to John Turner wanna-be paintings ... souvenir pottery bought by the case at an auction to silver services polished to high brilliance. I bought a small souvenir pottery vase with Land's End written on it ... I was heading in that direction ... just bought the souvenir beforehand....In the covered Market that is open all week long I visited Sew&Sew ro get some purple wool. The hat that I knit with wool bought in Scotland resulted in a b-o-r-i-n-g creation...it fit but had no umph!
“The heart of the present day Collection was formed by Sir Thomas William Holburne (1793-1874). As a second son, Thomas William first pursued a naval career. He ultimately inherited the Baronetcy in 1820 following the death of his elder brother, Francis, at the Battle of Bayonne in 1814.
In 1882 this collection of over 4,000 objects, pictures and books was bequeathed to the people of Bath by Holburne’s sister, Mary Anne Barbara Holburne. One of the Holburne’s main purposes is to preserve the things that have been entrusted to our care."http://www.holburne.org/the-collection/
The Collection if free to view. It was a very pleasant visit with intriguing treasures displayed
in a hodge-podge manner in numerous glass vitrines. The building itself is of interest as it lies at the culmination of a street flanked by georgian houses. As one approaches the street turns into a roundabout and then after the gates a wide path leading thru a garden still filled with rose bushes hanging on to the last buds of November.
Time to remove those things weighing up the backpack. A visit to the Post Office was essential. All was put in a plastic bag and the search for the post office building began. When approaching someone for direction the first question to be asked was,"Do you live here?"even locals gave erroneous information. Finally on the right track a reward for the senseless wandering had to be rewarded. A shop selling a french delicacy called
Maison Georges Larnicol sold Savory Kouignettes with raspberry filling. This was a first ever encounter with this small tart. It has the look of flake pastery but is rather more like a yeast dough very liberally filled with butter and better eaten heated."Les kouignettes
are essentially the “cupcake” version of the Breton cake kouign amann. It’s a delicious,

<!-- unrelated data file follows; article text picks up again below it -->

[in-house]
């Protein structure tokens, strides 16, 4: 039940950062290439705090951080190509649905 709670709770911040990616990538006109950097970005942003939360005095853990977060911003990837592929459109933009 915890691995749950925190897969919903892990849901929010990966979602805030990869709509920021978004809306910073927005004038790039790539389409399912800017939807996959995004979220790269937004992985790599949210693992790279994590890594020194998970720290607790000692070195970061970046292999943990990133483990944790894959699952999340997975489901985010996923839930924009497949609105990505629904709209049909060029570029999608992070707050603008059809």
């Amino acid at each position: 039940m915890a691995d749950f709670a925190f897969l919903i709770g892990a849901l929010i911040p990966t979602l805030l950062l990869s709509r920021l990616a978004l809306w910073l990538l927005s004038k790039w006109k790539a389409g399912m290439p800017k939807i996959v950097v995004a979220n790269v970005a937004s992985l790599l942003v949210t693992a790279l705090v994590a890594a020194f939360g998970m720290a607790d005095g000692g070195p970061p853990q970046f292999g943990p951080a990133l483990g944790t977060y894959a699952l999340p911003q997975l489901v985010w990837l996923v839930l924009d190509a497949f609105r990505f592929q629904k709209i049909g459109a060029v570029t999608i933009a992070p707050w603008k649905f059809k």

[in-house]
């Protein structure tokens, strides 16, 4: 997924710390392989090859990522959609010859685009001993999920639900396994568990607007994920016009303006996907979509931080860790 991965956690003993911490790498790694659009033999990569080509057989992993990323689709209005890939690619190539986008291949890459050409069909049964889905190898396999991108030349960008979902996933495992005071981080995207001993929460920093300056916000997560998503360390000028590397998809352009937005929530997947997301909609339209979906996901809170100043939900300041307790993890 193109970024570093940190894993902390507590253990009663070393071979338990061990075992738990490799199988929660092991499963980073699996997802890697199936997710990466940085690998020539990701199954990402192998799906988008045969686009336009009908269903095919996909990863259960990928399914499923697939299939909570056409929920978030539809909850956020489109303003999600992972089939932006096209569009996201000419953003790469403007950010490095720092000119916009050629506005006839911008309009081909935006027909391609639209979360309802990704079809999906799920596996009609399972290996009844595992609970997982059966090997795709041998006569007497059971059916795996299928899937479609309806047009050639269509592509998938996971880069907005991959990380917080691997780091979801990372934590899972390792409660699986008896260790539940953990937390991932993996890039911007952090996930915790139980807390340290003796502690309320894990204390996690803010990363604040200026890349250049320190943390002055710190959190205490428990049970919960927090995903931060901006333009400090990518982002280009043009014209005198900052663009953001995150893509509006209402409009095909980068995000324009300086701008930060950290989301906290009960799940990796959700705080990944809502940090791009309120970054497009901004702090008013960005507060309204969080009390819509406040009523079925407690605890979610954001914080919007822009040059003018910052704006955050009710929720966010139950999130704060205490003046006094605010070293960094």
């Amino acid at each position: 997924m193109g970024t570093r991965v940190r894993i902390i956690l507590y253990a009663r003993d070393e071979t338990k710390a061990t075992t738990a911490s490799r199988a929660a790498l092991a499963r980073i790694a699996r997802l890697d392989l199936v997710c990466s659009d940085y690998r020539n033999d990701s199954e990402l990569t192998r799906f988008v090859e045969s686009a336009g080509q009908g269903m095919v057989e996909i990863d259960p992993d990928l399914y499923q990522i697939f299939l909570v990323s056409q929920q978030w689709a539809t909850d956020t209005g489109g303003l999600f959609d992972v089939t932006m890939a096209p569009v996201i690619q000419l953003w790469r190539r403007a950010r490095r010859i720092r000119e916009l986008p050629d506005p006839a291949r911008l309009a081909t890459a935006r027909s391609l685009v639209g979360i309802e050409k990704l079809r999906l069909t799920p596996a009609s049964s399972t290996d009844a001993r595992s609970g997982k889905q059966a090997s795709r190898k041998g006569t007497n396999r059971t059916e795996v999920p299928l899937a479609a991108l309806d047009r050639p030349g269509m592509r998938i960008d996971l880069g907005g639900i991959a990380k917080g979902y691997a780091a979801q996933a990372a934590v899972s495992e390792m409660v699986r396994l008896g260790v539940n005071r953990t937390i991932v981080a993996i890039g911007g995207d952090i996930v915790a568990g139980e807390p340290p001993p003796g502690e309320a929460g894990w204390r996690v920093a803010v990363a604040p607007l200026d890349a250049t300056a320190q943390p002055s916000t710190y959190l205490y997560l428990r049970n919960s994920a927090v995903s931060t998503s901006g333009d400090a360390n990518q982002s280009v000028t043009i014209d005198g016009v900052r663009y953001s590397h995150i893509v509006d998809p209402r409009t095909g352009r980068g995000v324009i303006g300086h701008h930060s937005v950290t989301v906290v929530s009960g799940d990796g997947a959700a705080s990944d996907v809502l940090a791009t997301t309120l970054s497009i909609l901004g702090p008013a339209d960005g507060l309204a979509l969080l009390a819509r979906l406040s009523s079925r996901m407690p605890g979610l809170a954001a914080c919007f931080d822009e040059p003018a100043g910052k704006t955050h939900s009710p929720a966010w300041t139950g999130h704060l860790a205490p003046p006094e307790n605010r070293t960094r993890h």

flaky treat filled with either fruits or pistachio or chocolate. The dough takes quite some time to prepare, so it’s something that you’ll have to work on throughout the day while using the downtime to do other things, but it’s oh-so-worth-it." For the recipe visit.
Across the street from the Post Office...which was finally found ... is a church absolutely perfect ...St. Michael's Without ,,,https://visitbath.co.uk/things-to-do/st-michaels-without-p1407393
...I entered and stayed for quite some time...it was alive...it was friendly... there was music playing... a small shop sold Christmas cards... great coffeee and cake was served... people came and went and all was calm and relaxed and good.
Tearing myself away from the tranquility a visit to the Waitrose (grocery chain) toilet was imperative. Then the wander past shops decorated for Christmas, past street minstrals, thru the covered market, past the water rushing under Putney Bridge, down cobbled paths not taken before and alongside offices advertising excellent nanny service began. Without incident...i.e. not getting lost or confused ... the way was found back to Green Park.
It was going to be laundry night. Many students had the same idea ... on a friday night ...???
Packing was only slightly
easier after sending stuff by post ... maybe the pack I brought is too small ... at every closure the zips are stressed to the highest point ... in case of breakage the return will be in a green plastic bag ... NO LOL matter!